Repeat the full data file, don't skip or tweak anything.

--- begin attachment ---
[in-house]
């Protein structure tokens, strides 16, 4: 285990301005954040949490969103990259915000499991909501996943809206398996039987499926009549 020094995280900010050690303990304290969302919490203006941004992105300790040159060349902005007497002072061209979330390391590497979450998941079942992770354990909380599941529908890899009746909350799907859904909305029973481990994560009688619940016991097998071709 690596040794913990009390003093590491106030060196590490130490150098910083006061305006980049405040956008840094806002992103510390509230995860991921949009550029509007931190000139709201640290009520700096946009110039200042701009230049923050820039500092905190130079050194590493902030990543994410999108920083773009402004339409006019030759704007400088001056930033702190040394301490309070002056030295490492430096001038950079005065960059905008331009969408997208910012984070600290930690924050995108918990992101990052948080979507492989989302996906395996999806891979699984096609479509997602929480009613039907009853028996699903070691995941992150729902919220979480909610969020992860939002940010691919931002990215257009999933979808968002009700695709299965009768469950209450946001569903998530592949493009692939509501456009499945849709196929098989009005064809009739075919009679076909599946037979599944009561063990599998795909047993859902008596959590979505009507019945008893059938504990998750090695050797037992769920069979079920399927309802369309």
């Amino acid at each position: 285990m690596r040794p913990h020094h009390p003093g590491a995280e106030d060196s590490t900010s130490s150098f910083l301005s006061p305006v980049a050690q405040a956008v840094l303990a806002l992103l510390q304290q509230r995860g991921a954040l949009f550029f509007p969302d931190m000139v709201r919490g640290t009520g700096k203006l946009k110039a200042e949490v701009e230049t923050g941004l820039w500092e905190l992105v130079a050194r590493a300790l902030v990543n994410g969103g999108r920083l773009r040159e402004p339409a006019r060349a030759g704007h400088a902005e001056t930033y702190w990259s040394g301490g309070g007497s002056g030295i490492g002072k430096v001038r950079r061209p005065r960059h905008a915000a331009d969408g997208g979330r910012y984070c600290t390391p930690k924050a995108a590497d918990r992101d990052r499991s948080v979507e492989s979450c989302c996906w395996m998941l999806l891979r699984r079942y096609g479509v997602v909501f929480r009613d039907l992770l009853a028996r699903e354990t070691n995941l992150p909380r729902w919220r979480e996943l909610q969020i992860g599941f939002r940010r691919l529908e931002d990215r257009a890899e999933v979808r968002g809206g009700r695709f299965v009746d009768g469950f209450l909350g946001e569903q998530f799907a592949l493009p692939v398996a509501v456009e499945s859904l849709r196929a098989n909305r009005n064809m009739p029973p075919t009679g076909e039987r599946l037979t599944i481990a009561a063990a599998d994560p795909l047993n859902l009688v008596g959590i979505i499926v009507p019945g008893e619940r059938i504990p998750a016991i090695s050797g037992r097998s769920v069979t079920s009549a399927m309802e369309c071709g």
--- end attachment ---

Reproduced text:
[in-house]
């Protein structure tokens, strides 16, 4: 285990301005954040949490969103990259915000499991909501996943809206398996039987499926009549 020094995280900010050690303990304290969302919490203006941004992105300790040159060349902005007497002072061209979330390391590497979450998941079942992770354990909380599941529908890899009746909350799907859904909305029973481990994560009688619940016991097998071709 690596040794913990009390003093590491106030060196590490130490150098910083006061305006980049405040956008840094806002992103510390509230995860991921949009550029509007931190000139709201640290009520700096946009110039200042701009230049923050820039500092905190130079050194590493902030990543994410999108920083773009402004339409006019030759704007400088001056930033702190040394301490309070002056030295490492430096001038950079005065960059905008331009969408997208910012984070600290930690924050995108918990992101990052948080979507492989989302996906395996999806891979699984096609479509997602929480009613039907009853028996699903070691995941992150729902919220979480909610969020992860939002940010691919931002990215257009999933979808968002009700695709299965009768469950209450946001569903998530592949493009692939509501456009499945849709196929098989009005064809009739075919009679076909599946037979599944009561063990599998795909047993859902008596959590979505009507019945008893059938504990998750090695050797037992769920069979079920399927309802369309």
């Amino acid at each position: 285990m690596r040794p913990h020094h009390p003093g590491a995280e106030d060196s590490t900010s130490s150098f910083l301005s006061p305006v980049a050690q405040a956008v840094l303990a806002l992103l510390q304290q509230r995860g991921a954040l949009f550029f509007p969302d931190m000139v709201r919490g640290t009520g700096k203006l946009k110039a200042e949490v701009e230049t923050g941004l820039w500092e905190l992105v130079a050194r590493a300790l902030v990543n994410g969103g999108r920083l773009r040159e402004p339409a006019r060349a030759g704007h400088a902005e001056t930033y702190w990259s040394g301490g309070g007497s002056g030295i490492g002072k430096v001038r950079r061209p005065r960059h905008a915000a331009d969408g997208g979330r910012y984070c600290t390391p930690k924050a995108a590497d918990r992101d990052r499991s948080v979507e492989s979450c989302c996906w395996m998941l999806l891979r699984r079942y096609g479509v997602v909501f929480r009613d039907l992770l009853a028996r699903e354990t070691n995941l992150p909380r729902w919220r979480e996943l909610q969020i992860g599941f939002r940010r691919l529908e931002d990215r257009a890899e999933v979808r968002g809206g009700r695709f299965v009746d009768g469950f209450l909350g946001e569903q998530f799907a592949l493009p692939v398996a509501v456009e499945s859904l849709r196929a098989n909305r009005n064809m009739p029973p075919t009679g076909e039987r599946l037979t599944i481990a009561a063990a599998d994560p795909l047993n859902l009688v008596g959590i979505i499926v009507p019945g008893e619940r059938i504990p998750a016991i090695s050797g037992r097998s769920v069979t079920s009549a399927m309802e369309c071709g």